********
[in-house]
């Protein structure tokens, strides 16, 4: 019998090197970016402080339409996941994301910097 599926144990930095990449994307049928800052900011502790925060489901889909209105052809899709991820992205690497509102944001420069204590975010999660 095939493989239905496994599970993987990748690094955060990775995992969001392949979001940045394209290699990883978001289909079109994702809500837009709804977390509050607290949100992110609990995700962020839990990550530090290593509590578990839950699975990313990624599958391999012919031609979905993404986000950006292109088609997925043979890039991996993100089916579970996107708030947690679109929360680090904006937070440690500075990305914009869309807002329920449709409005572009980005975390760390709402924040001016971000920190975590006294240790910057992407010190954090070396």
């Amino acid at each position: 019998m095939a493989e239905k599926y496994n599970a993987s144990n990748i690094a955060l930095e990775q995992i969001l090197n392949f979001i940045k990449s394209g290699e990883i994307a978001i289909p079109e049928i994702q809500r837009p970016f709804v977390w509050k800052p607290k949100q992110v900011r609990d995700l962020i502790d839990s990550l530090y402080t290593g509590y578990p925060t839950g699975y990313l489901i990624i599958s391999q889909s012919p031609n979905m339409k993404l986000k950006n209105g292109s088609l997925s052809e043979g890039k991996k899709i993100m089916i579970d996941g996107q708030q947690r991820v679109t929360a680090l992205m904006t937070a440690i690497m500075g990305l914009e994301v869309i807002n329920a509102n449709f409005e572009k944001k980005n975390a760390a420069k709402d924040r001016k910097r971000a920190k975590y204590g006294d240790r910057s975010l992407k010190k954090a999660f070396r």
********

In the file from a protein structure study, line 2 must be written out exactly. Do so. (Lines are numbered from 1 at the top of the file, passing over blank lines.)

């Protein structure tokens, strides 16, 4: 019998090197970016402080339409996941994301910097 599926144990930095990449994307049928800052900011502790925060489901889909209105052809899709991820992205690497509102944001420069204590975010999660 095939493989239905496994599970993987990748690094955060990775995992969001392949979001940045394209290699990883978001289909079109994702809500837009709804977390509050607290949100992110609990995700962020839990990550530090290593509590578990839950699975990313990624599958391999012919031609979905993404986000950006292109088609997925043979890039991996993100089916579970996107708030947690679109929360680090904006937070440690500075990305914009869309807002329920449709409005572009980005975390760390709402924040001016971000920190975590006294240790910057992407010190954090070396």